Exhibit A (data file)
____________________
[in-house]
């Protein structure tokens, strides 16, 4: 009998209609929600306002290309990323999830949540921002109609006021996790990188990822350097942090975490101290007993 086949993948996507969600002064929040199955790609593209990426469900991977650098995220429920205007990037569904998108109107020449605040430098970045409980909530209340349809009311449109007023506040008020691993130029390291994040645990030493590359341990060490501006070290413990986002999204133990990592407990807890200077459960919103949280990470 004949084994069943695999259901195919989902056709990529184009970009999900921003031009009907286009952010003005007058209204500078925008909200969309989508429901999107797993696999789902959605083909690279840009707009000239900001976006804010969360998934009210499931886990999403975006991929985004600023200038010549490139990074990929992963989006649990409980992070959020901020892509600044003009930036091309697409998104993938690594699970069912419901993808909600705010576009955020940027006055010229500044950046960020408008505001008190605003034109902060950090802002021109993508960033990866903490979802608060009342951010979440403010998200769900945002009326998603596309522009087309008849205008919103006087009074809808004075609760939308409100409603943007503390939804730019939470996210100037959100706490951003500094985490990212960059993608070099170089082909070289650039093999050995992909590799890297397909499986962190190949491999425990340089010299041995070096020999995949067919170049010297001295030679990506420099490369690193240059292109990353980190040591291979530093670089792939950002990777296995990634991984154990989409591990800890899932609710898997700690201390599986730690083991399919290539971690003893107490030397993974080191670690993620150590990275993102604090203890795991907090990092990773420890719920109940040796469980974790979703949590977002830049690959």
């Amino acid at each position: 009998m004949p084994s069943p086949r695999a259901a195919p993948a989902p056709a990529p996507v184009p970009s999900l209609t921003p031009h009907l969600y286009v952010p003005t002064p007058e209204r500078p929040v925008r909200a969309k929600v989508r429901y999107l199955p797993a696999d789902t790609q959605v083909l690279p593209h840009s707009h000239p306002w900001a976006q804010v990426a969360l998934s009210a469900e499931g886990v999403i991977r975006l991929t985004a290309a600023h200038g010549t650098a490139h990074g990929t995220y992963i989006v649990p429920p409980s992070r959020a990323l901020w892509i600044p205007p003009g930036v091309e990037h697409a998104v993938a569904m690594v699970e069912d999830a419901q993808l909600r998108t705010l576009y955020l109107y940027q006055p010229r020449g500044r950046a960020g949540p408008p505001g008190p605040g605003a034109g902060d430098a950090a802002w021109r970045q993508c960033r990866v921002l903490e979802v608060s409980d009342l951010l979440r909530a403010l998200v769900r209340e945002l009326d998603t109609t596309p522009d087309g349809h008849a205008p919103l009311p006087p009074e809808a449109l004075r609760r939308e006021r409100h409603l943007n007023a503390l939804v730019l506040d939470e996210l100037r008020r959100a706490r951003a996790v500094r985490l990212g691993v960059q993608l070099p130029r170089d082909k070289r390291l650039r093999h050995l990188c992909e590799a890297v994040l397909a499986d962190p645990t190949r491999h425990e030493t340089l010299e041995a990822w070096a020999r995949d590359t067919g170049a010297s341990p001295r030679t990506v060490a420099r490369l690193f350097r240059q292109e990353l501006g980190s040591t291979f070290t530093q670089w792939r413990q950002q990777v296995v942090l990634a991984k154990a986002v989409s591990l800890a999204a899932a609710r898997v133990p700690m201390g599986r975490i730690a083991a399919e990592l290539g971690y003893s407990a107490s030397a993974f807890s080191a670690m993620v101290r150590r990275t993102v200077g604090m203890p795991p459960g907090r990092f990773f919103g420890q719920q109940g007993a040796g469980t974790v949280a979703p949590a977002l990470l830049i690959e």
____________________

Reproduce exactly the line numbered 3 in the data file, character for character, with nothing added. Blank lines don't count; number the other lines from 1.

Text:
């Amino acid at each position: 009998m004949p084994s069943p086949r695999a259901a195919p993948a989902p056709a990529p996507v184009p970009s999900l209609t921003p031009h009907l969600y286009v952010p003005t002064p007058e209204r500078p929040v925008r909200a969309k929600v989508r429901y999107l199955p797993a696999d789902t790609q959605v083909l690279p593209h840009s707009h000239p306002w900001a976006q804010v990426a969360l998934s009210a469900e499931g886990v999403i991977r975006l991929t985004a290309a600023h200038g010549t650098a490139h990074g990929t995220y992963i989006v649990p429920p409980s992070r959020a990323l901020w892509i600044p205007p003009g930036v091309e990037h697409a998104v993938a569904m690594v699970e069912d999830a419901q993808l909600r998108t705010l576009y955020l109107y940027q006055p010229r020449g500044r950046a960020g949540p408008p505001g008190p605040g605003a034109g902060d430098a950090a802002w021109r970045q993508c960033r990866v921002l903490e979802v608060s409980d009342l951010l979440r909530a403010l998200v769900r209340e945002l009326d998603t109609t596309p522009d087309g349809h008849a205008p919103l009311p006087p009074e809808a449109l004075r609760r939308e006021r409100h409603l943007n007023a503390l939804v730019l506040d939470e996210l100037r008020r959100a706490r951003a996790v500094r985490l990212g691993v960059q993608l070099p130029r170089d082909k070289r390291l650039r093999h050995l990188c992909e590799a890297v994040l397909a499986d962190p645990t190949r491999h425990e030493t340089l010299e041995a990822w070096a020999r995949d590359t067919g170049a010297s341990p001295r030679t990506v060490a420099r490369l690193f350097r240059q292109e990353l501006g980190s040591t291979f070290t530093q670089w792939r413990q950002q990777v296995v942090l990634a991984k154990a986002v989409s591990l800890a999204a899932a609710r898997v133990p700690m201390g599986r975490i730690a083991a399919e990592l290539g971690y003893s407990a107490s030397a993974f807890s080191a670690m993620v101290r150590r990275t993102v200077g604090m203890p795991p459960g907090r990092f990773f919103g420890q719920q109940g007993a040796g469980t974790v949280a979703p949590a977002l990470l830049i690959e």